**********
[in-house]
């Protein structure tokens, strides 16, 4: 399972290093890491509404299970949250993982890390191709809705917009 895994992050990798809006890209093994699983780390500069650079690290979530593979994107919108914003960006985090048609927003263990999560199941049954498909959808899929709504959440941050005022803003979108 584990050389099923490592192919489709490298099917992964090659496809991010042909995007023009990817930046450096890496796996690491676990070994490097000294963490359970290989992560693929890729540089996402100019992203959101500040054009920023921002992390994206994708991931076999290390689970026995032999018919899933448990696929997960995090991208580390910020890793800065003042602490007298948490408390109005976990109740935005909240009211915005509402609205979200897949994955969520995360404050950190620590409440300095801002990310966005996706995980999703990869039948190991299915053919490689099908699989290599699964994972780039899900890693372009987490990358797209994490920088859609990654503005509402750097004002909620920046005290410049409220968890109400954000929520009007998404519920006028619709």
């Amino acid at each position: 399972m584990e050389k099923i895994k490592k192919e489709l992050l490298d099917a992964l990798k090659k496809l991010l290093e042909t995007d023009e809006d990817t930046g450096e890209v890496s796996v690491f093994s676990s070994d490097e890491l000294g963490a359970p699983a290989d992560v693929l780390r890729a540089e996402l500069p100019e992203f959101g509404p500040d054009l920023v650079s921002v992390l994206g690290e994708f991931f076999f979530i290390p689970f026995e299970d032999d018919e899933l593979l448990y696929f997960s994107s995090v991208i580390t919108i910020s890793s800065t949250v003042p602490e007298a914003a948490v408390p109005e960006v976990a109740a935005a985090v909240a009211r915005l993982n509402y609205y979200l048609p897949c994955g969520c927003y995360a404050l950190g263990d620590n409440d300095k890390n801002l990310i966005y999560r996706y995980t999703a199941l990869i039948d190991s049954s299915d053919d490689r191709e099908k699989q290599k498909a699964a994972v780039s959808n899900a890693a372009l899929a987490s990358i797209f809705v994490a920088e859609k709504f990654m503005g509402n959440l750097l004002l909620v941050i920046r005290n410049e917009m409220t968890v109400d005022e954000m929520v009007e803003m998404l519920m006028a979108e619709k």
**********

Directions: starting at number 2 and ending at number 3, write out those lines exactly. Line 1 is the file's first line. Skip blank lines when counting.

């Protein structure tokens, strides 16, 4: 399972290093890491509404299970949250993982890390191709809705917009 895994992050990798809006890209093994699983780390500069650079690290979530593979994107919108914003960006985090048609927003263990999560199941049954498909959808899929709504959440941050005022803003979108 584990050389099923490592192919489709490298099917992964090659496809991010042909995007023009990817930046450096890496796996690491676990070994490097000294963490359970290989992560693929890729540089996402100019992203959101500040054009920023921002992390994206994708991931076999290390689970026995032999018919899933448990696929997960995090991208580390910020890793800065003042602490007298948490408390109005976990109740935005909240009211915005509402609205979200897949994955969520995360404050950190620590409440300095801002990310966005996706995980999703990869039948190991299915053919490689099908699989290599699964994972780039899900890693372009987490990358797209994490920088859609990654503005509402750097004002909620920046005290410049409220968890109400954000929520009007998404519920006028619709």
């Amino acid at each position: 399972m584990e050389k099923i895994k490592k192919e489709l992050l490298d099917a992964l990798k090659k496809l991010l290093e042909t995007d023009e809006d990817t930046g450096e890209v890496s796996v690491f093994s676990s070994d490097e890491l000294g963490a359970p699983a290989d992560v693929l780390r890729a540089e996402l500069p100019e992203f959101g509404p500040d054009l920023v650079s921002v992390l994206g690290e994708f991931f076999f979530i290390p689970f026995e299970d032999d018919e899933l593979l448990y696929f997960s994107s995090v991208i580390t919108i910020s890793s800065t949250v003042p602490e007298a914003a948490v408390p109005e960006v976990a109740a935005a985090v909240a009211r915005l993982n509402y609205y979200l048609p897949c994955g969520c927003y995360a404050l950190g263990d620590n409440d300095k890390n801002l990310i966005y999560r996706y995980t999703a199941l990869i039948d190991s049954s299915d053919d490689r191709e099908k699989q290599k498909a699964a994972v780039s959808n899900a890693a372009l899929a987490s990358i797209f809705v994490a920088e859609k709504f990654m503005g509402n959440l750097l004002l909620v941050i920046r005290n410049e917009m409220t968890v109400d005022e954000m929520v009007e803003m998404l519920m006028a979108e619709k």